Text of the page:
Let Kilburn Shake is a rather ambitious project, starting in 1767 and finishing in 2028. It could have started even further back – Kilburn High Road, according to a paving stone there, was once part of Watling Street, established by the Celts and paved over by the Romans. Another one, towards the southern end of the High Road, reads ‘1770s Kilburn Wells Spa’. The ‘holy well’ that the play’s opening act talks about is therefore not entirely fictitious, and presumably the more religious-minded thought the whole thing an ‘abomination’, as they do in this play.
The first act is set up well (geddit?) through the use of the printed press. While literacy was increasing as it had been ever since the Reformation, it was still not near-universal, and in the Kilburn of 1767 those who couldn’t read still outnumbered those who could (as this production would have it, at least). Viewed from an early twenty-first-century perspective, some of the prevailing views were frankly laughable. Ezra, one of the literates, extols the possible effects and benefits of curry powder – then, as now, one shouldn’t necessarily believe all that is published in the newspapers.
In the second act (of four), set in 1968, Mick Meaney, a local tradesman, is to be ‘buried alive’. What this actually means is that he will be in a confined space underneath the Kilburn High Road with ventilation shafts and means to defecate (I shall spare you the details). Meals and the morning paper (and other items as required) will be passed down a large tube, though this ends up mostly serving as a shouting post for locals to hurl abuse at Mick. Mick’s reasons for undertaking the feat are largely, if not entirely, financial – he even talks about having to walk miles to and from work because the cost of bus fare is too prohibitive. He makes it – it would be a very short second act if he didn’t, and in the aftermath, there’s a turning point of sorts, but not one that Mick desired.
The third act, set in 2003, had a lot of personal resonance – after seeing a play about Tony Benn recently, I have been reading his published diaries. His leading role in the Stop the War Coalition would almost certainly have commanded the respect of certain members of a local dance group, who are so pre-occupied with combating Tony Blair’s determination to push on with military action in Iraq that they push the issue to the top of their personal agendas, above dance rehearsals and even their own protest about the impending closure of the community centre which they use.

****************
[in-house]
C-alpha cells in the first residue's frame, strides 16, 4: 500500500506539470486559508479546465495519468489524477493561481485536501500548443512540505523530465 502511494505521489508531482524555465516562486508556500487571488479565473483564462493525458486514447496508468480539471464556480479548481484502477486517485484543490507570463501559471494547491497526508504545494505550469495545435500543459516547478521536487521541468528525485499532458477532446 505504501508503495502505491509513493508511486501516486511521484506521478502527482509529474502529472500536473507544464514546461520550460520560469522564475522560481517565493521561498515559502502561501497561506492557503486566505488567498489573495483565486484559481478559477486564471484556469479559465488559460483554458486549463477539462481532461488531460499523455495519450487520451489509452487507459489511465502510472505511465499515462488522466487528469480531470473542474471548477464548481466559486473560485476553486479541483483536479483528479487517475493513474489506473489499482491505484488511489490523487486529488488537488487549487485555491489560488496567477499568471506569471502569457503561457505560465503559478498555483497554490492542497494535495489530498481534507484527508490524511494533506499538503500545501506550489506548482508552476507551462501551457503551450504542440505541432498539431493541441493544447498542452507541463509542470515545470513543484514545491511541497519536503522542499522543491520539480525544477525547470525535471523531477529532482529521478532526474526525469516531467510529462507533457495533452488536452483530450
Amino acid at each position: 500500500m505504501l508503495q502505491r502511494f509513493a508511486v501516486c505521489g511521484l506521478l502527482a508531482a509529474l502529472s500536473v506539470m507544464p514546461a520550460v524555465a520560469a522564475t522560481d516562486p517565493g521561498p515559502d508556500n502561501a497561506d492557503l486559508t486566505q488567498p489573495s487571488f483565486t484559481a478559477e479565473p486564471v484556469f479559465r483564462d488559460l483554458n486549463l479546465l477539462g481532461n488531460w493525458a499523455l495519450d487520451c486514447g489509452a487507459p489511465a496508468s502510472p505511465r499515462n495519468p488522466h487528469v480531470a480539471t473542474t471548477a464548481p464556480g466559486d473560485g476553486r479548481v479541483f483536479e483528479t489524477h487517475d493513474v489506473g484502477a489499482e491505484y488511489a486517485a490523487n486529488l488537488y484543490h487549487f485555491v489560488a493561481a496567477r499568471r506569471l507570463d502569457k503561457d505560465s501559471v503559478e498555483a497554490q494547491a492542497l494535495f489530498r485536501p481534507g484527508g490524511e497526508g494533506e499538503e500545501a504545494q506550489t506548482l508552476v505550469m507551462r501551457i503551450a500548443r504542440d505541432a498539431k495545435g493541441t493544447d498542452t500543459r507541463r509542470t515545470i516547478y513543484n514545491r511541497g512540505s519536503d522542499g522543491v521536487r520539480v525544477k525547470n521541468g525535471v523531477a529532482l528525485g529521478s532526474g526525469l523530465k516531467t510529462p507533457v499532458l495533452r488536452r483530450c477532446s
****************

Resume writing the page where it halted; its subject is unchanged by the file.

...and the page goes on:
The final act, set in 2028, is by far the most descriptive, the broadest and the most energetic. At first, after exploring a number of ways in which Kilburnites have strived and suffered over the centuries, the pumping music and enthusiastic rhythms that the cast dance to come across as though the show is trying to crowbar in a happy ending when a more reflective one would have been more appropriate. It took a little while to get used to all the descriptions of what is going on in various parts of the planet – will Kilburn lose its local identity altogether in the digital age? One particularly amusing video that went viral was about a rat in New York City who carried a pizza slice down a flight of stairs. The act was very much indicative of what the term ‘global village’ might well come to mean in the not too distant future.
In this play with songs, the young cast rise to the challenge of playing a large number of characters in very different contexts quite brilliantly. While the dialogue occasionally resembles the talk of the school playground (I honestly started to have trouble keeping up with who was a ‘dickhead’ and why), there was the right mix of humour and pathos, punchlines and poignancy, that came together to make a slick and triumphant production.
Review by Chris Omaweng
In 1767 a holy well is discovered. In 1968 a man buries himself alive for 61 days. In 2003 a city rises in protest. In 2028 a group of people scroll and scroll and scroll…
Taking place in Stonebridge, Kilburn and Neasden, Mapping Brent aims to build lasting relationships with communities and provide opportunities for local youth to engage in theatre; making work that is relevant to them.
The project will culminate in six new and original performance pieces performed at Stonebridge Hub, St Catherine’s Church Hall, Kiln Theatre and The Grange Business Hub. Professionals from across the industry involved, include playwrights, Eno Mfon, Gail Babb, Carmen Nasr, Simon Brett and Sonia Jalaly; and directors, Stevan Mijailovic, Harry Mackrill, Dionne Reid, Tash Marks, Gail Babb and Ruby Thompson.
Kiln Young Company’s
LET KILBURN SHAKE
part of Mapping Brent festival
Written by Carmen Nasr
Directed by Harry Mackrill
At Baldwin Studio, Kiln Theatre
Twitter: @KilnTheatre #MappingBrent